Max Melrose’s Brebeuf Basketball Pink Out

When Max Melrose, a then 17-year-old from Indianapolis, decided he wanted to create an event to help the Caroline Symmes Children’s Cancer Endowment, he didn’t have to look much further than his personal passion: basketball. A lifelong fan of the sport as well as playing as a guard on his varsity team at Brebeuf Jesuit, Melrose became inspired to plan something charitable by events like Coaches Against Cancer. When asked by his Brebeuf coach, Todd Howard, if he would be interested in organizing a similar event, Melrose knew exactly what charity to benefit. Max grew up as a close friend with Caroline both before her diagnosis and during her subsequent treatment. When asked to reminisce on his time with Caroline, Melrose had only warm memories to share.

“I’m only two years older than her and we did so much together. We took her to her first movie, and out trick or treating for her first Halloween. We’d also hang out in our hot tub or just play outside. She was so special to all of us.”

When Melrose began to conceptualize a fundraising event, he based his idea around the Brebeuf team’s previous game with their biggest rivals Cathedral High School. During the matchup, one of Cathedral’s players (and good friend of Melrose) had organized a “purple out” to benefit epilepsy. With this event in mind, Max decided to create a “pink out,” during their next rivalry meeting with Cathedral, with the goal of having every fan and player wearing pink to raise money and create awareness about the illness. He worked with both the Caroline Symmes Children’s Cancer Endowment and Tatum’s Bags of Fun for guidance. After purchasing 300 pink t-shirts with the endowment’s logo, Melrose set about spreading the word – although the process was not without its obstacles.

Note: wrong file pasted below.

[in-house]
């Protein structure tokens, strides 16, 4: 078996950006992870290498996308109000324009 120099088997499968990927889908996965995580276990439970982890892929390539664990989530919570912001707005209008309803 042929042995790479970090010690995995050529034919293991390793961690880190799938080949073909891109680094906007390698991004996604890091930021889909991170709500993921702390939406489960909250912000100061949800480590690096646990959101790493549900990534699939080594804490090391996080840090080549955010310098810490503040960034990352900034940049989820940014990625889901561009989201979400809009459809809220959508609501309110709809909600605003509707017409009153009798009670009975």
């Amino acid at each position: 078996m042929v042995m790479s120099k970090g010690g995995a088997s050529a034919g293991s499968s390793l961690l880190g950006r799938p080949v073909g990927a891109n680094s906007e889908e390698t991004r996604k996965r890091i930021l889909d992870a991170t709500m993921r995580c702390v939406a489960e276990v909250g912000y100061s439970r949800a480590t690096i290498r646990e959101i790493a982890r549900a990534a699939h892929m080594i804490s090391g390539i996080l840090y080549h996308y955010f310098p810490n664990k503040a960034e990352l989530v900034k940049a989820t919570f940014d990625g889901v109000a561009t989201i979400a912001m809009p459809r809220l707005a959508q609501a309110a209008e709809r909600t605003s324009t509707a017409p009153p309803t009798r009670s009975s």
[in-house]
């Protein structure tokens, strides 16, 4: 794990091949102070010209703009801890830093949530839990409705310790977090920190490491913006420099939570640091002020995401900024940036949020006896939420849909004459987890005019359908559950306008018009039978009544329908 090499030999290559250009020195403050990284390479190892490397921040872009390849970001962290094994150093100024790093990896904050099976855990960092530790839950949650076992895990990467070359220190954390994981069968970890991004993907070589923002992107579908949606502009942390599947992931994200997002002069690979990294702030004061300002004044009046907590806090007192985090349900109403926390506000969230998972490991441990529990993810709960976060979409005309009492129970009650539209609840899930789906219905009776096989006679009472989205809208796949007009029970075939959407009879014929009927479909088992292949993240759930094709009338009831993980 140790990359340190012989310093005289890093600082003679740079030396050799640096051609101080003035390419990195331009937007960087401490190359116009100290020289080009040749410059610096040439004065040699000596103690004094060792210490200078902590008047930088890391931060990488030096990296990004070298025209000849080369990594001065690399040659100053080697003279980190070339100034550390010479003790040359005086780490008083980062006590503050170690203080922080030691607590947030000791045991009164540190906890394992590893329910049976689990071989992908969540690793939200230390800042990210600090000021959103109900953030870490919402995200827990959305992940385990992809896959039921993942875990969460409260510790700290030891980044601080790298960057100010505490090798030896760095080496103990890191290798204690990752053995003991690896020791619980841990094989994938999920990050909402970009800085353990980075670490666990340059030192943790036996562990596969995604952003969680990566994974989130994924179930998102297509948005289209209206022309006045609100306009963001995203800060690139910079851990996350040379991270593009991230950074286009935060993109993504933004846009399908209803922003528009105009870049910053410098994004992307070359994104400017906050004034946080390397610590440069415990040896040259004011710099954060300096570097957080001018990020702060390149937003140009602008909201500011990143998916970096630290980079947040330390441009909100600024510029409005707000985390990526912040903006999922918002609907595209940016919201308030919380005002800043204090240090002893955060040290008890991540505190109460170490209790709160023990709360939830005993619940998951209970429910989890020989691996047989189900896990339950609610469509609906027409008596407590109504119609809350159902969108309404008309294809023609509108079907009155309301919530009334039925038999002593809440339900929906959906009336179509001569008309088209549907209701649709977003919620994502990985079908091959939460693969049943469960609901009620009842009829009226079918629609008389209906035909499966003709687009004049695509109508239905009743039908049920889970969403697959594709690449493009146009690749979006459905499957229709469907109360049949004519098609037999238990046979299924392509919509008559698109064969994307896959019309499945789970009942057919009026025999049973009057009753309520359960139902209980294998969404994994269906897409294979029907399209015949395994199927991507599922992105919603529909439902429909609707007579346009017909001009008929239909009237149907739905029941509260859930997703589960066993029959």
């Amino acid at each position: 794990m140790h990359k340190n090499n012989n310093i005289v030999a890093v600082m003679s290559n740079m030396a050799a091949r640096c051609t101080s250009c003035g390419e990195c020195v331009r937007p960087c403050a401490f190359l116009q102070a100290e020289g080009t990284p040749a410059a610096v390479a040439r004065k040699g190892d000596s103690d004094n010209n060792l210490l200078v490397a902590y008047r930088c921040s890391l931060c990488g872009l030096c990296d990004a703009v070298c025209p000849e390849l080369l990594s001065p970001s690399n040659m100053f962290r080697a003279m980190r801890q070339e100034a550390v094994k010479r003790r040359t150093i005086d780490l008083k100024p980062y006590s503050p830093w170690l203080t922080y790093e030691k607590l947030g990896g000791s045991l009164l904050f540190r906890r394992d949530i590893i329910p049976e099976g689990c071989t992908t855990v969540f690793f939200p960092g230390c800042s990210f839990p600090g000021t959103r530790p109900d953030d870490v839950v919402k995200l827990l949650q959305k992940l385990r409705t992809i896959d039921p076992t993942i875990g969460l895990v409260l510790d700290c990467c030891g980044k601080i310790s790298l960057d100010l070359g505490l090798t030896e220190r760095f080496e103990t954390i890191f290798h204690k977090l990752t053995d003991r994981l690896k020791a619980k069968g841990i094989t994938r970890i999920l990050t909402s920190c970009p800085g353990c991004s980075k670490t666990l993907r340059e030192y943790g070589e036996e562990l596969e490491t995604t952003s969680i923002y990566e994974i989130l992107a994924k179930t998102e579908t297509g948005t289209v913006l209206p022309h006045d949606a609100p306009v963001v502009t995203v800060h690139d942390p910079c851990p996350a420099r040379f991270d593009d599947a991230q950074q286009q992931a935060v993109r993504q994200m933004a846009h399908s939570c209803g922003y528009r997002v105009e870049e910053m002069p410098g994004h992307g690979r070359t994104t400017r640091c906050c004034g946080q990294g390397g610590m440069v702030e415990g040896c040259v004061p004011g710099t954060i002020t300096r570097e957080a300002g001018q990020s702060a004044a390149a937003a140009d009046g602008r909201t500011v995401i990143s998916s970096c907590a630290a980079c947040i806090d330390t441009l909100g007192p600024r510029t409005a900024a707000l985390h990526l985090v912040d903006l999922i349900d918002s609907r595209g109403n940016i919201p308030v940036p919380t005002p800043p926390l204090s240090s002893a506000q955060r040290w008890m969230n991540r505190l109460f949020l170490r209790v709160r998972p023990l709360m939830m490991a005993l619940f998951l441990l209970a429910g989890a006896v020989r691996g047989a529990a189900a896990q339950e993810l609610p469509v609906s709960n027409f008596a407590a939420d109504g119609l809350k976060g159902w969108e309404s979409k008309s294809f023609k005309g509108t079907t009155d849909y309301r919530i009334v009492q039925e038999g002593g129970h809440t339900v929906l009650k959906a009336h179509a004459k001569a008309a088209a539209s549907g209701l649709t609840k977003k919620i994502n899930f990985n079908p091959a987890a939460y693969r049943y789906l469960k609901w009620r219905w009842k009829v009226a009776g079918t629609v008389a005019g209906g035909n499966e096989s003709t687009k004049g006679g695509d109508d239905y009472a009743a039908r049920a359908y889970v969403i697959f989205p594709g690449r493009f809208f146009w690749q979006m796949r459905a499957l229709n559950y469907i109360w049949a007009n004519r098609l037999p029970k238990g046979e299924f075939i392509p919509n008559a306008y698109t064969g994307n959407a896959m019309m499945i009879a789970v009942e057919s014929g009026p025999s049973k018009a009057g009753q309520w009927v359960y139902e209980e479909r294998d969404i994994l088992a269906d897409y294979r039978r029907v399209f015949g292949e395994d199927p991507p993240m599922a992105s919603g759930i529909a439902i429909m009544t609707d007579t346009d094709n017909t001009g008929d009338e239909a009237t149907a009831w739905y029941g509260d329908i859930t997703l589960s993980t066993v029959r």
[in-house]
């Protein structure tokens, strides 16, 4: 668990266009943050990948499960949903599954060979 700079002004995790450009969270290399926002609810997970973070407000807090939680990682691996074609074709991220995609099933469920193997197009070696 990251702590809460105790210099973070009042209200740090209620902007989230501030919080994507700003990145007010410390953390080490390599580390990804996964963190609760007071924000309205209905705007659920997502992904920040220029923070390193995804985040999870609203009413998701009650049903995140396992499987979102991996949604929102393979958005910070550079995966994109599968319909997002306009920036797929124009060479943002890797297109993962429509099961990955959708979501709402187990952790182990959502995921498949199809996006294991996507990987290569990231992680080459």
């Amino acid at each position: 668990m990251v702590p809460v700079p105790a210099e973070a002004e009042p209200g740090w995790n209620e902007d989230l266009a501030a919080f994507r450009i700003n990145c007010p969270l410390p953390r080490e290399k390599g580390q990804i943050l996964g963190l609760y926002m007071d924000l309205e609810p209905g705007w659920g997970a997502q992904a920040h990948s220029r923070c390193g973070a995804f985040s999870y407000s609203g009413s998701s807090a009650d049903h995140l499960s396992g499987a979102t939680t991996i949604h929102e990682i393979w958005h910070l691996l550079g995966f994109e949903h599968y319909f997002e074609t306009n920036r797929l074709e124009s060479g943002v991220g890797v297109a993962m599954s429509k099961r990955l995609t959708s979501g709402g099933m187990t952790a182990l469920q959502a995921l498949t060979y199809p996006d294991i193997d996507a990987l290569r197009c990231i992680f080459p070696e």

“One of the biggest challenges is that Brebeuf doesn’t allow you to take donations for clubs at school, so I had to do everything on my own time off school grounds. I started by promoting it through my Instagram, but I got a lot of help from my friends and teammates. Not only did they put out alerts and notices on their social media, but they also did so through word of mouth. I can’t thank them enough.”

Though the sales started strong, Melrose had some concerns as the game date grew closer.

“At first, I sold maybe a hundred, almost right away. But then for a few days nobody asked me or seemed to need them. It was practically just my family and teammates’ families buying them, but no fans or students. I was definitely worried, but then a few days before the game everyone was wanting them. It’s great to be able to count on our classmates and fans.”

In 2019, the evening of the Cathedral game, donning pink and feeling butterflies, Melrose said the game was an emotionally overwhelming experience, with the entire crowd wearing the same outfits. As he jogged onto the court for the pregame warmups, Melrose said he felt floored by the huge showing of support. Even Cathedral fans sitting on the opposite side of the arena had begun buying the shirts.

“That’s when it all really hit me. It felt like Caroline was there with me.”

Overall the event raised nearly $3000, all of which went to the benefit the Endowment. Perhaps just as importantly, the pink out also sparked conversations among Melrose’s friends and classmates, who asked how they could get involved with the organization’s efforts.

“This endowment is really important because people – especially children – shouldn’t lose their lives due to something that public just doesn’t know about. No one should have to lose their best friend like I had to. Deaths from pediatric cancer is something that’s happening almost entirely over a lack of funding. It’s just nonsense that there’s so much money going into things that are publicized more. I think that if we get the word out, especially to the younger generation such as mine, that when we grow older there will be a cure.”

Max Melrose’s Brebeuf Basketball Pink Out
Max Melrose’s Brebeuf Basketball Pink Out
Max Melrose’s Brebeuf Basketball Pink Out